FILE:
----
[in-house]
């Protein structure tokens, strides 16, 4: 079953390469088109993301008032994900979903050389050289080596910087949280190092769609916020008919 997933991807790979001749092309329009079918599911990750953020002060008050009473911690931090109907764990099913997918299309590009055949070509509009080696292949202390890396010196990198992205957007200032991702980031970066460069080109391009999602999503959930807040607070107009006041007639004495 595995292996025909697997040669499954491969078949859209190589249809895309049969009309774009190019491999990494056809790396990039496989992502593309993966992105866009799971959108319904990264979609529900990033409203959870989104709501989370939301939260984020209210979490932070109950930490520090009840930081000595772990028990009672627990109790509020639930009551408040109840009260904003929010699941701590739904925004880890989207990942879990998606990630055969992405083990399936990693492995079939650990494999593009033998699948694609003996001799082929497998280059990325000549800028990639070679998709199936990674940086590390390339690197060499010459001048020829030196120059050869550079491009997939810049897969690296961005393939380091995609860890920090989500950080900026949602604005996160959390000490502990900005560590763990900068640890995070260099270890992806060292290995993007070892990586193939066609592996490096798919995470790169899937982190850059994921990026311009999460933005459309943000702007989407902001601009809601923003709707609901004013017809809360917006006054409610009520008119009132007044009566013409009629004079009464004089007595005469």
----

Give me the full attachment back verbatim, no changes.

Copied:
[in-house]
């Protein structure tokens, strides 16, 4: 079953390469088109993301008032994900979903050389050289080596910087949280190092769609916020008919 997933991807790979001749092309329009079918599911990750953020002060008050009473911690931090109907764990099913997918299309590009055949070509509009080696292949202390890396010196990198992205957007200032991702980031970066460069080109391009999602999503959930807040607070107009006041007639004495 595995292996025909697997040669499954491969078949859209190589249809895309049969009309774009190019491999990494056809790396990039496989992502593309993966992105866009799971959108319904990264979609529900990033409203959870989104709501989370939301939260984020209210979490932070109950930490520090009840930081000595772990028990009672627990109790509020639930009551408040109840009260904003929010699941701590739904925004880890989207990942879990998606990630055969992405083990399936990693492995079939650990494999593009033998699948694609003996001799082929497998280059990325000549800028990639070679998709199936990674940086590390390339690197060499010459001048020829030196120059050869550079491009997939810049897969690296961005393939380091995609860890920090989500950080900026949602604005996160959390000490502990900005560590763990900068640890995070260099270890992806060292290995993007070892990586193939066609592996490096798919995470790169899937982190850059994921990026311009999460933005459309943000702007989407902001601009809601923003709707609901004013017809809360917006006054409610009520008119009132007044009566013409009629004079009464004089007595005469």